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José Timsit, Philippe Chanson, Etienne Larger, Michèle Duet, Arlette Mosse, Pierre Jean Guillausseau, Alan G. Harris, Michel Moulonguet, André Warnet, and Jean Lubetzki

Abstract. Multiple sc injections of a long-acting somatostatin analogue (SMS 201-995) are currently used in the treatment of acromegaly. However, plasma GH concentration often reaches a pathological level (> 5 μg/l) between two injections. In seven patients with active acromegaly we compared, in a short-term trial, the effect of SMS 201-995 administered by continuous sc infusion (50 μg and 100 μg a day) and by three scinjections (100 μg each). In six patients, plasma GH levels were significantly reduced regardless of the mode and dose of treatment (P < 0.05). However, comparing diurnal profiles, 100 μg continuous sc infusion was more effective than discontinuous administration in reducing the number of GH levels above 5 μg/l (P < 0.01). In two patients, continuous infusion was the only way to decrease all plasma GH values below 5 μg/l during the diurnal profile determination. Moreover, even when, in a long-term study, the dose of multiple injections was progressively increased to 500 μg three times a day, GH levels remained consistently elevated in one of these patients. Thus, in some acromegalic patients continuous sc injection seems currently the most efficient way of treatment with SMS 201-995.

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Blandine Tramunt, Sarra Smati, Sandrine Coudol, Matthieu Wargny, Matthieu Pichelin, Béatrice Guyomarch, Abdallah Al-Salameh, Coralie Amadou, Sara Barraud, Édith Bigot, Lyse Bordier, Sophie Borot, Muriel Bourgeon, Olivier Bourron, Sybil Charriere, Nicolas Chevalier, Emmanuel Cosson, Bruno Fève, Anna Flaus-Furmaniuk, Pierre Fontaine, Amandine Galioot, Céline Gonfroy-Leymarie, Bruno Guerci, Sandrine Lablanche, Jean-Daniel Lalau, Etienne Larger, Adele Lasbleiz, Bruno Laviolle, Michel Marre, Marion Munch, Louis Potier, Gaëtan Prévost, Eric Renard, Yves Reznik, Dominique Seret-begue, Paul Sibilia, Philippe Thuillier, Bruno Vergès, Jean-Francois Gautier, Samy Hadjadj, Bertrand Cariou, Franck Mauvais-Jarvis, and Pierre Gourdy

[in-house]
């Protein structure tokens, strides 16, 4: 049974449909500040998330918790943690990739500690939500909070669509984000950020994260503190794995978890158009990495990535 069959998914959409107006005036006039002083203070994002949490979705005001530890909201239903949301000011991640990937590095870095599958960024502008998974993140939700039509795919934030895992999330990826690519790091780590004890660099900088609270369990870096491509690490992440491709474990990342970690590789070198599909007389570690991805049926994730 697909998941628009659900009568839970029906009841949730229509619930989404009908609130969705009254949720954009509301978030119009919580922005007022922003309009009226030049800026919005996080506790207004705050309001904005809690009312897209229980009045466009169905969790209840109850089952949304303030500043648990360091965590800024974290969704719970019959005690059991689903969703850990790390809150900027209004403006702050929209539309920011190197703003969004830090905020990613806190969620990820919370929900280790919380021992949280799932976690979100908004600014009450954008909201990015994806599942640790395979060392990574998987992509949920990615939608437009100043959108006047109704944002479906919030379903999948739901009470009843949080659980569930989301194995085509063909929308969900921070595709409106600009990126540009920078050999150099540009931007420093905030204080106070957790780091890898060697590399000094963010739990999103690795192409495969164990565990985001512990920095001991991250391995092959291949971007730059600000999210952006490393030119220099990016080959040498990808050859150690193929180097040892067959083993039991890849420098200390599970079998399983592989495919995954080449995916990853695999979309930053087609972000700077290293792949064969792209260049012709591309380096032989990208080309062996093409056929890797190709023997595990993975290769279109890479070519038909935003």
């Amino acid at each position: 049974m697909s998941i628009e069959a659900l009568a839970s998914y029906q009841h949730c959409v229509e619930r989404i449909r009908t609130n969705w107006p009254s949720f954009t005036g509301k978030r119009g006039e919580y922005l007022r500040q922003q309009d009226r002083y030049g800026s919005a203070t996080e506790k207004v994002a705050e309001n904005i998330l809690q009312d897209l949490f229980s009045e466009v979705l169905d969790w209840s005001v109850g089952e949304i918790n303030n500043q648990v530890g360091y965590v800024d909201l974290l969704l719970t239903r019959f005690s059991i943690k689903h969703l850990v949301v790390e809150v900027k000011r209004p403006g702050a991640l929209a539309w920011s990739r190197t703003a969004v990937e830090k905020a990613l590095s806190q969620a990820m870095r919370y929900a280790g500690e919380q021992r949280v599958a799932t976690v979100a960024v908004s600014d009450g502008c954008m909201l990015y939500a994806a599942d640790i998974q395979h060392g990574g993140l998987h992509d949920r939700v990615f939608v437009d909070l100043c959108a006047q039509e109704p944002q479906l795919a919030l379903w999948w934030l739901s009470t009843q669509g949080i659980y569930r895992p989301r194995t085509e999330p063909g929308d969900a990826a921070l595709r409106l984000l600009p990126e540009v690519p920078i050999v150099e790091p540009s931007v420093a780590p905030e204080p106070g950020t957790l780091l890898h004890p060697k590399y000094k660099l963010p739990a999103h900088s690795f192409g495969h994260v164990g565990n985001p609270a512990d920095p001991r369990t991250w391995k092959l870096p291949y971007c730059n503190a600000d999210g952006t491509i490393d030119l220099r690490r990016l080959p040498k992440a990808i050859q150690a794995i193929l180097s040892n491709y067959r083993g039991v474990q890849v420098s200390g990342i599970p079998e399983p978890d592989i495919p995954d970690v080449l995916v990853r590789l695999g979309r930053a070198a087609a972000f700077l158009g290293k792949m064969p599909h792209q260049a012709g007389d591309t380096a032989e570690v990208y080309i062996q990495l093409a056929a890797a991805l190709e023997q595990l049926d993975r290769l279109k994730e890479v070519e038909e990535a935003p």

Male sex is a determinant of severe coronavirus disease-2019 (COVID-19). We aimed to characterize sex differences in severe outcomes in adults with diabetes hospitalized for COVID-19.


We performed a sex-stratified analysis of clinical and biological features and outcomes (i.e. invasive mechanical ventilation [IMV], death, intensive care unit [ICU] admission and home discharge at day 7 [D7] or day 28 [D28]) in 2,380 patients with diabetes hospitalized for COVID-19 and included in the nationwide CORONADO observational study (NCT04324736).


The study population was predominantly male (63.5%). After multiple adjustments, female sex was negatively associated with the primary outcome (IMV and/or death, OR 0.66 [0.49-0.88]), death (OR 0.49 [0.30-0.79]) and ICU admission (OR 0.57 [0.43-0.77]) at D7, but only with ICU admission (OR 0.58 [0.43-0.77]) at D28. Older age and a history of microvascular complications were predictors of death at D28 in both sexes, while chronic obstructive pulmonary disease (COPD) was predictive of death in women only. At admission, CRP, AST and eGFR predicted death in both sexes. Lymphocytopenia was an independent predictor of death in women only, while thrombocytopenia and elevated plasma glucose concentration were predictors of death in men only.


In patients with diabetes admitted for COVID-19, female sex was associated with lower incidence of early severe outcomes, but did not influence the overall in-hospital mortality, suggesting that diabetes mitigates the female protection from COVID-19 severity. Sex-associated biological determinants may be useful to optimize COVID-19 prevention and management in women and men.